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Signs of infection?

So about 2 months ago, I made a Brickwarmer red ale. Fermtation time is only a month but things have gotten busy with my wife and I have a new baby so it’s been sitting. I check it ever couple of days. Temp is also in between 68 and 70 in the swamp cooler. It’s in secondary now. I really don’t see any signs of infection but what should I be looking for?

You might see something like this:

Or like this:

Other than quite a bit of headspace, that looks like it might be ok. Usually visual signs of an infection are pretty obvious. Of course, not all infections get pellicles, so a gravity measurement much lower than expected, or an off flavor or aroma can be a better indicator. Keep an eye on it, though - the small bubbles at the surface might just be CO2 off-gassing, but if you start seeing filmy, persistent bubbles then you might want to be concerned.

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The most common sign of infection starts as a blueish white oil slick across the surface of the beer. This can turn into a mass of spider webs and large bubbles. Infectious bacteria will are aerobic. An infection will always appear on the surface of the beer.

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The little things on top look like sediment. I know that do ant make sense it is on the top of the beer. That is my 6 gallon glass carboy that I use for secondary. Should I switch to a 5 gallon glass carboy for secondary? I use a 7 gallon fermonster for primary. My last beer, bourbon barrel porter which turned out sooo good, looked like that last time.

Btw, this circled part is actually on the top of beer. I know it’s hard to tell if it’s on the beer or on the glass.

In the presence of oxygen, many spoilage microbes will produce a pellicle on the surface of the beer. But not all of them. Lacto plantarum often will not produce a pellicle, even when there’s lots of oxygen available. And if the headspace is purged with CO2, an active infection generally won’t produce a pellicle. So a lack of pellicle is not a good indication for lack of infection.

Also, there are plenty of spoilage microbes that are obligate anaerobes, and will die in the presence of oxygen. Clostridium and megasphaera, for example. Others, like brett, pedio, and lacto are facultative anaerobes, and while they enjoy a high oxygen environment, they do just fine anaerobically.

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I wouldn’t transfer this one, but it’s a good idea in the future to use a 5-gallon secondary to minimize your headspace. Unless you’re going to dry hop after some time in secondary, which will turn into a volcano if you don’t have enough room at top. Guess how I discovered this…

Chances are that you have some CO2 coming out of suspension, which can lift the sediment to the surface of the beer. This will happen if it warms up, or if a storm comes through and the air pressure drops. Lots of things can cause it. But keep an eye on it for another week or so - there’s a spot just left of center that looks like a bubble forming. If this starts growing, then there might be reason for concern.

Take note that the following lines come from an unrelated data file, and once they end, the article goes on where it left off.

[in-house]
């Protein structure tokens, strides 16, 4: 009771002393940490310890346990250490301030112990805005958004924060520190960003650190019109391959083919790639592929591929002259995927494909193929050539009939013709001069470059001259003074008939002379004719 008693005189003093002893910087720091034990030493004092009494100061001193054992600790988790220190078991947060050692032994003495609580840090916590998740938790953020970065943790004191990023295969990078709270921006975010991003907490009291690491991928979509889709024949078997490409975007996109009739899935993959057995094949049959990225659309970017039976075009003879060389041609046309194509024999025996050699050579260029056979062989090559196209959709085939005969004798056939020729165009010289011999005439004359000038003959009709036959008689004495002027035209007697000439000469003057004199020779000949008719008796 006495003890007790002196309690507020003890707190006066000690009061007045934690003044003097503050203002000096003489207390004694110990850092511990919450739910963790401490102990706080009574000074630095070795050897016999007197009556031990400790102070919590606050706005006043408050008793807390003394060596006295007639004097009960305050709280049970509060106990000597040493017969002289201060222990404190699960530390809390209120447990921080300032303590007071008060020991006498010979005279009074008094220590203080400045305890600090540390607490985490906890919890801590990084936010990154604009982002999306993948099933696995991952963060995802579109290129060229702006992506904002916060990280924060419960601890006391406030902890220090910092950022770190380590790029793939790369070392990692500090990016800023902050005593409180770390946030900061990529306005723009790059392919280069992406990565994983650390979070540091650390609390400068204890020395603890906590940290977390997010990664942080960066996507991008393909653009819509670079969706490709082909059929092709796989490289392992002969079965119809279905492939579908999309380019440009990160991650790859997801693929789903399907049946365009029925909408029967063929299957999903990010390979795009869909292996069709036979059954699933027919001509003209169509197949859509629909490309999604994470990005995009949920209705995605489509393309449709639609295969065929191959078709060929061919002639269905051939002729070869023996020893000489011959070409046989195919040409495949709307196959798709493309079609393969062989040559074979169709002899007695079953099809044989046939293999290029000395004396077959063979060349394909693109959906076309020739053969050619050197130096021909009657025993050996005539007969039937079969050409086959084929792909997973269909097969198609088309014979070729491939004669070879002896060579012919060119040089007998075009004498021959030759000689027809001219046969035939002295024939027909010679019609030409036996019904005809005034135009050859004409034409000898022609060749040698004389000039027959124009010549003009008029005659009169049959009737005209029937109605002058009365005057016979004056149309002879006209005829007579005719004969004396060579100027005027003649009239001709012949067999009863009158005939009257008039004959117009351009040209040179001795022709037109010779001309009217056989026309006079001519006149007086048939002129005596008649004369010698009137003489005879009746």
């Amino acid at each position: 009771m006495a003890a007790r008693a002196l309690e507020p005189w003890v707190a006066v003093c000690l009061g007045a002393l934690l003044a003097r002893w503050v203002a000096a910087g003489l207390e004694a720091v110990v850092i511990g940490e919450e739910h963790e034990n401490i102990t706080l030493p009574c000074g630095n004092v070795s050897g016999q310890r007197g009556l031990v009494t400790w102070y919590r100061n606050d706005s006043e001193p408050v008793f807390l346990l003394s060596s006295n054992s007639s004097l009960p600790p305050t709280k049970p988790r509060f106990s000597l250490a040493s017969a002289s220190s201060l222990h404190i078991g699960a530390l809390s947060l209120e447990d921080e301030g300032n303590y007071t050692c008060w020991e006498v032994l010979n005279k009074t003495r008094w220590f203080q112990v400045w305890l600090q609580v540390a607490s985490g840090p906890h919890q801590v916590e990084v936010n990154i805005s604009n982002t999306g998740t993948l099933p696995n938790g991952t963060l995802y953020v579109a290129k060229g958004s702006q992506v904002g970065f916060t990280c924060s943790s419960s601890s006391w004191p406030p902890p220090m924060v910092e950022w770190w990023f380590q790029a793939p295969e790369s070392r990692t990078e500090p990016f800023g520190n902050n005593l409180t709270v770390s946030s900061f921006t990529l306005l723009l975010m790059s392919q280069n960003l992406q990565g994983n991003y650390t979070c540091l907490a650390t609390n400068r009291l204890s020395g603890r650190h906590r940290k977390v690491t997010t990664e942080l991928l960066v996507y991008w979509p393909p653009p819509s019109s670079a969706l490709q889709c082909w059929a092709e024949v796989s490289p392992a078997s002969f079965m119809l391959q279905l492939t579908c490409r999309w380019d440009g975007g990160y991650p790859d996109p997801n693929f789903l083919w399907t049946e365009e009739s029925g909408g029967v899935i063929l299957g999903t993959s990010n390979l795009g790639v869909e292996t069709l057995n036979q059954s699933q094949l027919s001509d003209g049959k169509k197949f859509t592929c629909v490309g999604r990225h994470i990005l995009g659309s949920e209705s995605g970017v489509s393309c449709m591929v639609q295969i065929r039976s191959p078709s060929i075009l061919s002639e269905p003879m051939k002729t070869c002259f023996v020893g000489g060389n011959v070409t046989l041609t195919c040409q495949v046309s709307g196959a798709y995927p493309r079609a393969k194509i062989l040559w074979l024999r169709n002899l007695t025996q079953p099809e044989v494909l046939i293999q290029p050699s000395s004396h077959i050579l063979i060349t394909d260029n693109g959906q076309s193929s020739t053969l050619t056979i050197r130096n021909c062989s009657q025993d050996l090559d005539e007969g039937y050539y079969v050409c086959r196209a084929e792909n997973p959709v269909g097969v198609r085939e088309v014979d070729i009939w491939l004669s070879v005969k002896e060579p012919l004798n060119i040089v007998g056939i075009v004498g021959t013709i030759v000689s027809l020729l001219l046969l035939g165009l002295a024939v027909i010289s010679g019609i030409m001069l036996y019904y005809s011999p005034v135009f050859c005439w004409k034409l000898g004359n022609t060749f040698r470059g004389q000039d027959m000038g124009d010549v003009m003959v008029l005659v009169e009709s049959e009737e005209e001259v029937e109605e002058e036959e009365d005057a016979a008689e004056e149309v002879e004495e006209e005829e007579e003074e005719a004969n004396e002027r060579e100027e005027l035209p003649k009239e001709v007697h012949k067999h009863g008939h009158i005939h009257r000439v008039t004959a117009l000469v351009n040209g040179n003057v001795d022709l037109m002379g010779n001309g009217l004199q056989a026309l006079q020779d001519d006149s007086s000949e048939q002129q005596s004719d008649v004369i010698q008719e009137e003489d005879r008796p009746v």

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Much more complete information. Came back in to edit my post after some thought.

Would add…otherwise taste and aroma will indicate whether there is infection…

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Cheers… hope I didn’t come across as jumping on you. Pellicle is a clear sign of infection, but without the pellicle you can rely on taste, smell, and hydrometer readings to determine if there’s an infected batch. A batch can certainly be infected without showing a pellicle…

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I always give my beer a little taste when transferring to see if it taste okay. Crazy how much the taste changed before bottling and after it is carbonated.

I hope to bottle in a week. Things have just gotten a little crazy with the new baby and work. I need some more caps so I will put up a 5 gallon carboy at my LBHS for when I do a standard secondary. Should I purge with CO2 on a 5 gallon carboy?

No, purging is not necessary with the small headspace in a 5-gallon carboy. Coming out of primary it’ll be full of CO2, and the agitation from racking it will knock a good amount of CO2 out of suspension. It purges itself. You’re mostly ok with a large headspace, too, but the larger volume of air makes it more susceptible to temperature and pressure changes creating a bit of a vacuum, which will pull in oxygen through the airlock.

If you’re bottling it in a week, just leave it where it is. You’ll do more harm by transferring it more than necessary. If you were leaving it there for 6 months, then you might want to get it in a smaller container.

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Yikes! This makes me want to go and resanitize my conicals! And you posted those pics on Friday the 13th… you dirty dog! Now I feel like my screen is infected.

@porkchop gives great advice on this. If it starts turning hairy and/or spider webs then worry. I’m glad your switching to a 5gal carboy to limit your head space. This will relieve you of some stress in the future.

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Don’t fear the funk, bro! That first beer turned out incredible, like hoppy, musty pineapple juice. The second one is cantillon dregs going to work on a semi-turbid mash. Can’t wait to try that one! In two more years… :disappointed:

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